However, there are some instances where that may not be necessary. In fact, on the contrary, some customer bases quite enjoy surprise rewards.
For example, perhaps your product line is trend-based, meaning items come in and out of demand at a high frequency. This may cause excess stock lying about that's not as easy to shift as it once was at the spike of a trend.
This is where surprise gifting can work really well.
Use these largely under-purchased and excess products to reward your referring customers. Sure, the trend may be over but it's doubtful anybody is going to argue with freebies.
Or, perhaps your business is a services-based brand. A service-based mystery box may just work to entice your customers to create a referral opportunity for you.
As an example, check out this referral campaign from Uberflip.
Uberflip's refer a friend program rewards both the referring customer and the referred customer with a mystery gift box which, as they term it, "is filled with an epic experience".
Sounds intriguing, right?
Why it works: Surprise gifting works on your customer's anticipation levels. It keeps them excited and hyped about your products and services. And as long as the reward is worthy of their anticipation, they are sure to refer again and again.
How to do it: Hype, hype, hype. To ensure the success of this type of referral program campaign you must get people excited about the idea of receiving some sort of out-of-this-world reward.
How to measure its success: Basically watch your ROI. How much money are you spending on the mysteries you are rewarding your referral program participants? If the return is outweighed by the cost of the reward and marketing efforts, perhaps it’s time for a new strategy.
Campaign duration: All year round
2. Upgrade Product or Service
Rewarding your loyal customers with product or service upgrades is a great way to further bolster their loyalty to your business.
Let's say, for example, your business offers SaaS services (software as a service). Through your refer-a-friend program, you reward a successful referral with an upgrade to a premium package or free limited access to premium features.
Rewards such as these won't cost your business anything but are extremely effective in acquiring new customers while keeping your existing and referring customers very happy.
Take Evernote's refer a friend campaign for example.
Their referral program rewards every successful referral from an existing customer with points. These points can then be spent to upgrade their service to Evernote Premium, an upgraded version of the software that has many benefits over the free version.
And to make customer referrals super easy, the Evernote team has included three different ways that referrals can occur. The first is via email, the second is a link posted on social media, and the third is a simple copy and paste the link that can be shared on just about any platform including Slack, Twitter, or LinkedIn.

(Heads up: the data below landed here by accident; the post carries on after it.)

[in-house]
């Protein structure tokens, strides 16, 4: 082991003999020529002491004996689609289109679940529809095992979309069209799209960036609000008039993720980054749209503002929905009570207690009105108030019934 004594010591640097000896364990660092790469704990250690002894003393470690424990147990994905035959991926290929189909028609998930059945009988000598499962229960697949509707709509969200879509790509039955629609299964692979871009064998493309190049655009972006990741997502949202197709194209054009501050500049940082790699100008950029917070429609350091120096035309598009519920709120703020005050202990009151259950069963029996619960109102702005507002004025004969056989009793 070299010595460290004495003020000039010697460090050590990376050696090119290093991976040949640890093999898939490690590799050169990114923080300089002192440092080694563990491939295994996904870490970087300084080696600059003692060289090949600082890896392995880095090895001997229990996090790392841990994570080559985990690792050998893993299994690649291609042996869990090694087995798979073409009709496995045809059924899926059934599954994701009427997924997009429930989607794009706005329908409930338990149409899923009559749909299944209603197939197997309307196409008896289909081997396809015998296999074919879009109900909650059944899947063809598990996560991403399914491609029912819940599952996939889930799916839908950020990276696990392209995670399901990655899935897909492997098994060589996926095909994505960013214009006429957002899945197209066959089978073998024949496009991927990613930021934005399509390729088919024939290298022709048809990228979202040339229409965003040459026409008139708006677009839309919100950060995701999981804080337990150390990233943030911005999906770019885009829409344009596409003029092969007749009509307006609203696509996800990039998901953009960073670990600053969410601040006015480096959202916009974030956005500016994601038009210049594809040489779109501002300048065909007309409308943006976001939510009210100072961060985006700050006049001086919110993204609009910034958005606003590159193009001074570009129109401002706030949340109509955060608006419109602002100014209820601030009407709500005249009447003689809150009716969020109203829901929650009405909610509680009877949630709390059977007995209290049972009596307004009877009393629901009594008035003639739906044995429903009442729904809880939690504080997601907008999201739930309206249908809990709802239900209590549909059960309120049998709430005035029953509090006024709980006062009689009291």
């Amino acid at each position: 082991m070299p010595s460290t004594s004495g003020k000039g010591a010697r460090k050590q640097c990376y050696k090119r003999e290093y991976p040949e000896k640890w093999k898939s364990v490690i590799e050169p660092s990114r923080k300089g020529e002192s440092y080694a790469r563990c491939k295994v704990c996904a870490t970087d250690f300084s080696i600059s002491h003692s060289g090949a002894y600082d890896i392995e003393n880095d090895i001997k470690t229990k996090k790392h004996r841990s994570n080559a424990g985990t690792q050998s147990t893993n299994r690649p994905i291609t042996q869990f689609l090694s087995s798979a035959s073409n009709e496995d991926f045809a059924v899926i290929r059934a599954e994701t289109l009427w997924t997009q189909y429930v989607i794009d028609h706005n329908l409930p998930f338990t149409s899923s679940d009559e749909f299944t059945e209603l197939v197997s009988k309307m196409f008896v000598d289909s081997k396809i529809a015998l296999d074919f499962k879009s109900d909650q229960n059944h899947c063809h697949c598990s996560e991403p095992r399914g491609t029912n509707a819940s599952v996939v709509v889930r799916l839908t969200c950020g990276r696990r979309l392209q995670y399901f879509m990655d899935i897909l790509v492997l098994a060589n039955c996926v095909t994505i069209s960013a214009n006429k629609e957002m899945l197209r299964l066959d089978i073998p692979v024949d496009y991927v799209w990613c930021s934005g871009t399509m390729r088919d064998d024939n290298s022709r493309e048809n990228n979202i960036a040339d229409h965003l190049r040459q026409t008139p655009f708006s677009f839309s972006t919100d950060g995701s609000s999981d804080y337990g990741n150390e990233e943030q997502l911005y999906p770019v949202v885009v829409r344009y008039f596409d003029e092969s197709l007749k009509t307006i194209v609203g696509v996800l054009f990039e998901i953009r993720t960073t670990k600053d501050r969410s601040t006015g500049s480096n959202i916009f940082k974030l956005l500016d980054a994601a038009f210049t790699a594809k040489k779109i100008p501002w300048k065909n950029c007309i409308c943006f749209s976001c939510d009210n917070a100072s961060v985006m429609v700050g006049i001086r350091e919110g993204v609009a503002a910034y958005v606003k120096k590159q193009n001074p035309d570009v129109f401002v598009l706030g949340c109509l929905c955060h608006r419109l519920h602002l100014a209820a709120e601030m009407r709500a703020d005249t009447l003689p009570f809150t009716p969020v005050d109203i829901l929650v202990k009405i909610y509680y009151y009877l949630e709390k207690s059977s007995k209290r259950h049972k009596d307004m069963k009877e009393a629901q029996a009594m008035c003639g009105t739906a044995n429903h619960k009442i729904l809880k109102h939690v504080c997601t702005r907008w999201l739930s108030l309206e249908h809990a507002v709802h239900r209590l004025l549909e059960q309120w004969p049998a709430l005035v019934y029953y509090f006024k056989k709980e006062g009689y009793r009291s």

Why it works: It incentives existing customers to refer friends through three different methods. A software-based upgrade does not cost the business any extra money to run the referral campaign.
How to do it: This type of referral program works best for tiered or software-based products or services. Decide on a reward for your referring customers, ideally something that isn't a huge expense, and, if possible, make it super easy to refer by adding different methods for your customers to invite their friends.
How to measure its success: Pay close attention to 1) how many referral links are used and 2) how many of the referring customers actually sign up for the upgrade. Though it may not cost you much to offer a temporary upgrade, your referral program may be falling flat if it’s not actually enticing enough.
Campaign Duration: All year round
3. Run a Contest or Sweepstakes
Contest or sweepstakes-based referral programs work on your customer base's love of competition. The victors are rewarded with winnings, enticing them to refer an army of brand new customers to your business.
The best strategy here is to use rewards that are in high demand, something that will make it worth their while competing for.
A good idea here is to also offer prizes for those that don't come in the first place. This will help drive even more referrals as contestants feel they have even more chances to win a prize. Secondary prizes don't have to be big, a simple discount will often do the trick.
For example, check out Bagg’s sweepstakes referral program.
Contestants simply fill out Bagg's 'Refer a Friend' form and refer at least one friend to be automatically entered. This puts them in the running to win a special offer of $25 dollars off a $100 purchase or $50 dollars off a $150 purchase.
Contest-based referral programs such as this are best run for a short period, a period of around a month works best. A time period such as this keeps contestants enthused enough to enter but not too disappointed if they lose.
If they didn't win this time around, they can always try their luck next month.
Why It Works: This referral marketing strategy leverages the competitive nature of all of us and directs it towards driving new customers to your business.
How To Do It: When a successful referral is obtained, enter the referrer into the running to win. High-demand rewards work best, the latest and greatest tech gadget or a trip away should do the trick. Remember to reward contestants that come in second, third, and fourth place with rewards as well. This will only increase their chances of winning and your chances of acquiring new referrals.
How To Measure Its Success: This strategy is all about consistently acquiring new referrals from your existing customers each month. To measure if this is the case, record the details of all entered contestants and compare the number of entrants over time.